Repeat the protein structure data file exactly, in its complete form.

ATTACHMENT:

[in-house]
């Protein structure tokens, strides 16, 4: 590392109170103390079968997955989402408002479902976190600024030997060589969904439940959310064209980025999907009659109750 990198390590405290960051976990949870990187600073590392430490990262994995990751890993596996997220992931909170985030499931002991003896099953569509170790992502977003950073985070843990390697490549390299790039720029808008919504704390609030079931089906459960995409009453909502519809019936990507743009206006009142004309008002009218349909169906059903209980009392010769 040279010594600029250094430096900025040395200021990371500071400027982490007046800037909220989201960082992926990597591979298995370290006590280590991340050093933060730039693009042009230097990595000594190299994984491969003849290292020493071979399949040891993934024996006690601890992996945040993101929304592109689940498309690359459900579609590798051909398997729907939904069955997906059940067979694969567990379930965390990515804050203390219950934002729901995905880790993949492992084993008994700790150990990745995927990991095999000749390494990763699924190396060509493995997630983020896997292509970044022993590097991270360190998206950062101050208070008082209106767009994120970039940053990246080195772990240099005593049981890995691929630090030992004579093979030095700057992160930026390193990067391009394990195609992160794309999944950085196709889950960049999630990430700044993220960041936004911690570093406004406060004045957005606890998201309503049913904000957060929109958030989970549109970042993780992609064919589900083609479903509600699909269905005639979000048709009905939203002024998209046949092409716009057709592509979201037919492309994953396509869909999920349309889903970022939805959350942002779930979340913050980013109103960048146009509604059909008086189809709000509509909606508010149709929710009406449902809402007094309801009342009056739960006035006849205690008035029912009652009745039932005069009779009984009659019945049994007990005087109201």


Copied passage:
[in-house]
């Protein structure tokens, strides 16, 4: 590392109170103390079968997955989402408002479902976190600024030997060589969904439940959310064209980025999907009659109750 990198390590405290960051976990949870990187600073590392430490990262994995990751890993596996997220992931909170985030499931002991003896099953569509170790992502977003950073985070843990390697490549390299790039720029808008919504704390609030079931089906459960995409009453909502519809019936990507743009206006009142004309008002009218349909169906059903209980009392010769 040279010594600029250094430096900025040395200021990371500071400027982490007046800037909220989201960082992926990597591979298995370290006590280590991340050093933060730039693009042009230097990595000594190299994984491969003849290292020493071979399949040891993934024996006690601890992996945040993101929304592109689940498309690359459900579609590798051909398997729907939904069955997906059940067979694969567990379930965390990515804050203390219950934002729901995905880790993949492992084993008994700790150990990745995927990991095999000749390494990763699924190396060509493995997630983020896997292509970044022993590097991270360190998206950062101050208070008082209106767009994120970039940053990246080195772990240099005593049981890995691929630090030992004579093979030095700057992160930026390193990067391009394990195609992160794309999944950085196709889950960049999630990430700044993220960041936004911690570093406004406060004045957005606890998201309503049913904000957060929109958030989970549109970042993780992609064919589900083609479903509600699909269905005639979000048709009905939203002024998209046949092409716009057709592509979201037919492309994953396509869909999920349309889903970022939805959350942002779930979340913050980013109103960048146009509604059909008086189809709000509509909606508010149709929710009406449902809402007094309801009342009056739960006035006849205690008035029912009652009745039932005069009779009984009659019945049994007990005087109201």